The following is from the University of Nebraska Press Fall 2021 Newsletter, i.e.
The University of Nebraska has long been a leading publisher in the history and culture of the American West and its borderlands. That’s why we are thrilled to announce Many Wests, a new book series that builds upon UNP’s tradition of excellence in this discipline. Many Wests will publish distinguished scholarship that advances western history’s methods and topics in new directions and will make a major impact on its scholarly field. Further, through strong narrative and engaging writing style, the books in Many Wests will capture for scholars and general readers alike evolving interpretations of the history of the American West.
In a creative move for a history book series, all authors accepted into the Many Wests series participate in a manuscript workshop with the series editors and other scholars. The workshops, generously funded by the McCabe Greer Book Manuscript Workshop, the George and Ann Richards Civil War Era Center, and the Pennsylvania State University Department of History, provide a collaborative and constructive environment for authors to receive assistance with their manuscripts and foster an intellectual community around the series. We have seen excellent results from the workshops in the upcoming books.
The first book in the series, The Settler Sea: California’s Salton Sea and the Consequences of Colonialism by Traci Brynne Voyles, published this month. The Settler Sea is an original exploration of the Salton Sea, Southern California’s largest inland body of water that is “Drawing on deep research, Voyles analyzes her subject matter brilliantly. Moreover, her prose is evocative, giving the reader a deep sense of both place and change over time. Consistently absorbing, The Settler Sea offers a powerful and disturbing history of a place that illuminates the costs of centuries of colonialism and points to the future.”—Christina Snyder, author of Great Crossings: Indians, Settlers, and Slaves in the Age of Jackson both human-maintained and long considered a looming environmental disaster.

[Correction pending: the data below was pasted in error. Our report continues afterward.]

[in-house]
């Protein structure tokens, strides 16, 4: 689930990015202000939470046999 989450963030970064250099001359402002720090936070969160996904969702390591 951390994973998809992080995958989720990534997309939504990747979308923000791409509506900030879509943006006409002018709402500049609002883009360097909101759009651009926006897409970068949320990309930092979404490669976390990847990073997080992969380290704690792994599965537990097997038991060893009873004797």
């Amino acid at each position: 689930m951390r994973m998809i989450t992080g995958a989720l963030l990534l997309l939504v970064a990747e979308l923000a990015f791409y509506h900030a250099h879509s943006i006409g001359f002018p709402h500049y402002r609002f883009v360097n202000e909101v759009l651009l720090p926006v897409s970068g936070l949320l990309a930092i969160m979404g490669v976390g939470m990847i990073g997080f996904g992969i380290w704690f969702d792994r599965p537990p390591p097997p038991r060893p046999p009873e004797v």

“We are delighted to have Traci Brynne Voyles’s innovative new book as the inaugural work for our Many Wests series,” said series editor Mary E. Mendoza. “Chapter by chapter, Voyles traces the history of the sea from its convoluted beginnings to its equally fraught development and change over time. Along the way, she skillfully disentangles the complicated web of relationships woven by settler colonialism that worked to reinforce white supremacy, telling stories of both dispossession and resilience. This work is the future of environmental history and essential for historians of the west.”
Forthcoming books in the series will explore diverse topics including nature and the American empire, American Indian and American art of twentieth-century New Mexico, Indigenous foodways, the coal industry, and Black Hills tourism.
We are delighted to present the Many Wests series and look forward to seeing it grow and expand in the coming years.
Many Wests is edited by five award-winning and renowned western history scholars: Thomas G. Andrews (University of Colorado–Boulder), Ari Kelman (University of California–Davis), Amy Lonetree (University of California–Santa Cruz), Mary E. Mendoza (Pennsylvania State University), and Christina Snyder (Pennsylvania State University).